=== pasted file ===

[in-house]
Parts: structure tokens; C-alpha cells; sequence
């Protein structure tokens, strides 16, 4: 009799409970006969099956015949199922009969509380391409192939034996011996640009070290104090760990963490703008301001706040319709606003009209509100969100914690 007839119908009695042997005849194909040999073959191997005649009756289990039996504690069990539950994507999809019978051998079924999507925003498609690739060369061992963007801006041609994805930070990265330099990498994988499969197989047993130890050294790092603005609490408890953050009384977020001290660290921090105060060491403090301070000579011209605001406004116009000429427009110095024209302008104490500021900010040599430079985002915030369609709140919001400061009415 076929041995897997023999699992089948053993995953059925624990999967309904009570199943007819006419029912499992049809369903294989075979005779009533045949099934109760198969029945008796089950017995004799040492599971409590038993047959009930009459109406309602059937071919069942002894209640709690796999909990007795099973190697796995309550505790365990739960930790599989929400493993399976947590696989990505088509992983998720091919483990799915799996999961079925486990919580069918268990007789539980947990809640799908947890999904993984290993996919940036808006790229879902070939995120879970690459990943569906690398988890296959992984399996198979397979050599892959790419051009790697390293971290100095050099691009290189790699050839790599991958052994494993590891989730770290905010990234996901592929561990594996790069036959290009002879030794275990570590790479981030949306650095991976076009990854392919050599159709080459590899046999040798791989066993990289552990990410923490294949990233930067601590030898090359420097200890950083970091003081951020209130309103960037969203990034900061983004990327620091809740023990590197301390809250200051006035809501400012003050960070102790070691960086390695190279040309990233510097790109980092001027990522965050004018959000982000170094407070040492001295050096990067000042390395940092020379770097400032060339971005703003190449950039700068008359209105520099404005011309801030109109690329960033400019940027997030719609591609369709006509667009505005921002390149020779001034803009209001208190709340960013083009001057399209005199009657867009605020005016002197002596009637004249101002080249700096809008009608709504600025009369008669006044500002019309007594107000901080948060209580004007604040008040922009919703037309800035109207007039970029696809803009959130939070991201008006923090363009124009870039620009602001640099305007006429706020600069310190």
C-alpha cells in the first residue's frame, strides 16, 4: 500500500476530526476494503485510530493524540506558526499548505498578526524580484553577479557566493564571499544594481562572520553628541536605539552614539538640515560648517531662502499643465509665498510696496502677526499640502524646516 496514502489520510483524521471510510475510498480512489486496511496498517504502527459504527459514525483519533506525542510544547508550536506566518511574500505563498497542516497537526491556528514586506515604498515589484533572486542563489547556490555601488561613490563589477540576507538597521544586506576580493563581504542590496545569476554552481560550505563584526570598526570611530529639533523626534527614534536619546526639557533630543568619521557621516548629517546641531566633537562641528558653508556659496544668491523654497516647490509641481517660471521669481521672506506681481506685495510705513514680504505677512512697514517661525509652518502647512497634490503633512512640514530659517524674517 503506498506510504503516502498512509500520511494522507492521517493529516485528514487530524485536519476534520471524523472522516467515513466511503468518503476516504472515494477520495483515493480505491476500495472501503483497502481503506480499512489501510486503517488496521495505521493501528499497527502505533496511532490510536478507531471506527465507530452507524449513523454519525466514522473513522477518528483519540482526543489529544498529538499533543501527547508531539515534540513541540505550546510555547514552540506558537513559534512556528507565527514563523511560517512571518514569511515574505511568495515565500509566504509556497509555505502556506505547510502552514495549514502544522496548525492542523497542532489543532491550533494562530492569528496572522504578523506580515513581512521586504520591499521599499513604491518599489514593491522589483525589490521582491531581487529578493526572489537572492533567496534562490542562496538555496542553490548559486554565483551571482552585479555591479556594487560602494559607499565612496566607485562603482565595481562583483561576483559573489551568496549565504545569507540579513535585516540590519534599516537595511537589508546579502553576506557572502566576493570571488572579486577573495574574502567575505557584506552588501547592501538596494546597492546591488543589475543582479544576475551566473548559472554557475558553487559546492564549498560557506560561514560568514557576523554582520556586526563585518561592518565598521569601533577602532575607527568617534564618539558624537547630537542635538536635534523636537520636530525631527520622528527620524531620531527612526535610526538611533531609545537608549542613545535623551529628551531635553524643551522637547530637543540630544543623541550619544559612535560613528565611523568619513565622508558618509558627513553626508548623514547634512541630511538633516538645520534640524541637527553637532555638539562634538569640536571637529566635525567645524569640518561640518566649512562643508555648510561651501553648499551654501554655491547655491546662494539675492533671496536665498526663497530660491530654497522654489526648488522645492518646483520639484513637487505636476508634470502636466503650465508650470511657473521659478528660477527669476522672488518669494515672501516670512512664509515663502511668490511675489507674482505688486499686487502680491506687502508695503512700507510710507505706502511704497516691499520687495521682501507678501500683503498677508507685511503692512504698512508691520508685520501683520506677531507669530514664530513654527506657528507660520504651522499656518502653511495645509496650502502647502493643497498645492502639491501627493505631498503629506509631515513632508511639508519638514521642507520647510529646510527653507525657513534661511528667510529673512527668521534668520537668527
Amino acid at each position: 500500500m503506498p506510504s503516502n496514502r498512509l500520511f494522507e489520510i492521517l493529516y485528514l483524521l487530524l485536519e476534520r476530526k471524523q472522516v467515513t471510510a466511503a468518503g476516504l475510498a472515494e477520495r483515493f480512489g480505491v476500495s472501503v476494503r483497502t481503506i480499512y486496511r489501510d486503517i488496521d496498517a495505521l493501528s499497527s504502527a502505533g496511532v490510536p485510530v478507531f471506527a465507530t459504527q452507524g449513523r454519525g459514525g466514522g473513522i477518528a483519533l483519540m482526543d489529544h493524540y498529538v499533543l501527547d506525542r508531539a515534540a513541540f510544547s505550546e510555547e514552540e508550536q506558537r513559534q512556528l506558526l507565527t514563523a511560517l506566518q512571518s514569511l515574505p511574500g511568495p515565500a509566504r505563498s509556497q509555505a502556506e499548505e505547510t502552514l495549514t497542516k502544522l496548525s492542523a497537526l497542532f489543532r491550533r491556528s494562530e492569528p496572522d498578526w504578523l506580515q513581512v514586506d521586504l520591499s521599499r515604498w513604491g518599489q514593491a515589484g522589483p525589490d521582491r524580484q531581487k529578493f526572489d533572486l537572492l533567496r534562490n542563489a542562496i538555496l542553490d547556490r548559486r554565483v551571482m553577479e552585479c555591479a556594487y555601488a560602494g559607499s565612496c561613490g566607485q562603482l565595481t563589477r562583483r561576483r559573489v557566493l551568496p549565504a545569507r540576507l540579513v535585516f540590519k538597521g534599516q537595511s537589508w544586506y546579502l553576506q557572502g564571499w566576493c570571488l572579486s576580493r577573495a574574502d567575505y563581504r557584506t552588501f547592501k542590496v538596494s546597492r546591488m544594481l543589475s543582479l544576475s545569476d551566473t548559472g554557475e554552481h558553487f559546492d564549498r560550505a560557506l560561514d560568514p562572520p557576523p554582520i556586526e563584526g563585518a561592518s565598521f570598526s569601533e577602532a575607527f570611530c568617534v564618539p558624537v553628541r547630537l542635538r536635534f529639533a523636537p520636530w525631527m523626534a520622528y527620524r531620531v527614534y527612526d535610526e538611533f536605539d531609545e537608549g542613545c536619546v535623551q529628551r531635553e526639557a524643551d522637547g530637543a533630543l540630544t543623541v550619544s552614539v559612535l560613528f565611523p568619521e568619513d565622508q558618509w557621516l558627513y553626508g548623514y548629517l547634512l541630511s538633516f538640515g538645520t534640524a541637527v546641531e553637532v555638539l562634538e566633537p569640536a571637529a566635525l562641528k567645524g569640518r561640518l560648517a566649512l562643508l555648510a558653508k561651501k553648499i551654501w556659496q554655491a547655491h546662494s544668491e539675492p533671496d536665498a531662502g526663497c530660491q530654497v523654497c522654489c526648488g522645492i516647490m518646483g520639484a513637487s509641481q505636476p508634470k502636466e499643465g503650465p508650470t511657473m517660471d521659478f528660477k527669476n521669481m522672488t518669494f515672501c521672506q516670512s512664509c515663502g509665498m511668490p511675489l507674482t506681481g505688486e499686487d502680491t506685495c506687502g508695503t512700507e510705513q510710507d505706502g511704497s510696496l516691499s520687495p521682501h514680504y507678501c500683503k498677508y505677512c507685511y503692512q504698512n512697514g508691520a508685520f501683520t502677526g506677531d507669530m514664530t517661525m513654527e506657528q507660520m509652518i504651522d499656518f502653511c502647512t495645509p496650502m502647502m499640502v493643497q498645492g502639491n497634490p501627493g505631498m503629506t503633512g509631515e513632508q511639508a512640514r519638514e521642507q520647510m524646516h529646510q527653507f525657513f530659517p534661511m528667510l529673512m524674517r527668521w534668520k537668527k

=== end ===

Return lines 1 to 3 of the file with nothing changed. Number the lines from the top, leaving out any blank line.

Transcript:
[in-house]
Parts: structure tokens; C-alpha cells; sequence
């Protein structure tokens, strides 16, 4: 009799409970006969099956015949199922009969509380391409192939034996011996640009070290104090760990963490703008301001706040319709606003009209509100969100914690 007839119908009695042997005849194909040999073959191997005649009756289990039996504690069990539950994507999809019978051998079924999507925003498609690739060369061992963007801006041609994805930070990265330099990498994988499969197989047993130890050294790092603005609490408890953050009384977020001290660290921090105060060491403090301070000579011209605001406004116009000429427009110095024209302008104490500021900010040599430079985002915030369609709140919001400061009415 076929041995897997023999699992089948053993995953059925624990999967309904009570199943007819006419029912499992049809369903294989075979005779009533045949099934109760198969029945008796089950017995004799040492599971409590038993047959009930009459109406309602059937071919069942002894209640709690796999909990007795099973190697796995309550505790365990739960930790599989929400493993399976947590696989990505088509992983998720091919483990799915799996999961079925486990919580069918268990007789539980947990809640799908947890999904993984290993996919940036808006790229879902070939995120879970690459990943569906690398988890296959992984399996198979397979050599892959790419051009790697390293971290100095050099691009290189790699050839790599991958052994494993590891989730770290905010990234996901592929561990594996790069036959290009002879030794275990570590790479981030949306650095991976076009990854392919050599159709080459590899046999040798791989066993990289552990990410923490294949990233930067601590030898090359420097200890950083970091003081951020209130309103960037969203990034900061983004990327620091809740023990590197301390809250200051006035809501400012003050960070102790070691960086390695190279040309990233510097790109980092001027990522965050004018959000982000170094407070040492001295050096990067000042390395940092020379770097400032060339971005703003190449950039700068008359209105520099404005011309801030109109690329960033400019940027997030719609591609369709006509667009505005921002390149020779001034803009209001208190709340960013083009001057399209005199009657867009605020005016002197002596009637004249101002080249700096809008009608709504600025009369008669006044500002019309007594107000901080948060209580004007604040008040922009919703037309800035109207007039970029696809803009959130939070991201008006923090363009124009870039620009602001640099305007006429706020600069310190």